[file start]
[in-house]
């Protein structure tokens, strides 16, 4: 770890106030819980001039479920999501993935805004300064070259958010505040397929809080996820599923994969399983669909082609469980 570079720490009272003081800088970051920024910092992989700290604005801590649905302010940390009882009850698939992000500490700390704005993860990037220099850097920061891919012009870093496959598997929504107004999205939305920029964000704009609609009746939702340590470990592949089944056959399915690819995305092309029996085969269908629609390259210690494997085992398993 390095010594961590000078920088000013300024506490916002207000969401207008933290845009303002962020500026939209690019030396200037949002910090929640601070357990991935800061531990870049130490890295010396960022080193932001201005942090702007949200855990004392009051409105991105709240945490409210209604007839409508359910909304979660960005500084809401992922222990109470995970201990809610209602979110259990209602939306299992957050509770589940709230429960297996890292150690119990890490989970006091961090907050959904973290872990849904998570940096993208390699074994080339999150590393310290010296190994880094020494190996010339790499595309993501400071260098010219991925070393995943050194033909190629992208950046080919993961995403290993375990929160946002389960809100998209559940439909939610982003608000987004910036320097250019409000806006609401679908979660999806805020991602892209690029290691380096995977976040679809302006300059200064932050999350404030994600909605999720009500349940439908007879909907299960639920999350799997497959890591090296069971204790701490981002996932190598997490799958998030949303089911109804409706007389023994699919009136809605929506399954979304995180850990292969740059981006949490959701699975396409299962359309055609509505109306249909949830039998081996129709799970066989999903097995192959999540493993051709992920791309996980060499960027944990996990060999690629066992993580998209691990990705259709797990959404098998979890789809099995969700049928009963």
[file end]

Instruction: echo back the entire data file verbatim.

[in-house]
């Protein structure tokens, strides 16, 4: 770890106030819980001039479920999501993935805004300064070259958010505040397929809080996820599923994969399983669909082609469980 570079720490009272003081800088970051920024910092992989700290604005801590649905302010940390009882009850698939992000500490700390704005993860990037220099850097920061891919012009870093496959598997929504107004999205939305920029964000704009609609009746939702340590470990592949089944056959399915690819995305092309029996085969269908629609390259210690494997085992398993 390095010594961590000078920088000013300024506490916002207000969401207008933290845009303002962020500026939209690019030396200037949002910090929640601070357990991935800061531990870049130490890295010396960022080193932001201005942090702007949200855990004392009051409105991105709240945490409210209604007839409508359910909304979660960005500084809401992922222990109470995970201990809610209602979110259990209602939306299992957050509770589940709230429960297996890292150690119990890490989970006091961090907050959904973290872990849904998570940096993208390699074994080339999150590393310290010296190994880094020494190996010339790499595309993501400071260098010219991925070393995943050194033909190629992208950046080919993961995403290993375990929160946002389960809100998209559940439909939610982003608000987004910036320097250019409000806006609401679908979660999806805020991602892209690029290691380096995977976040679809302006300059200064932050999350404030994600909605999720009500349940439908007879909907299960639920999350799997497959890591090296069971204790701490981002996932190598997490799958998030949303089911109804409706007389023994699919009136809605929506399954979304995180850990292969740059981006949490959701699975396409299962359309055609509505109306249909949830039998081996129709799970066989999903097995192959999540493993051709992920791309996980060499960027944990996990060999690629066992993580998209691990990705259709797990959404098998979890789809099995969700049928009963």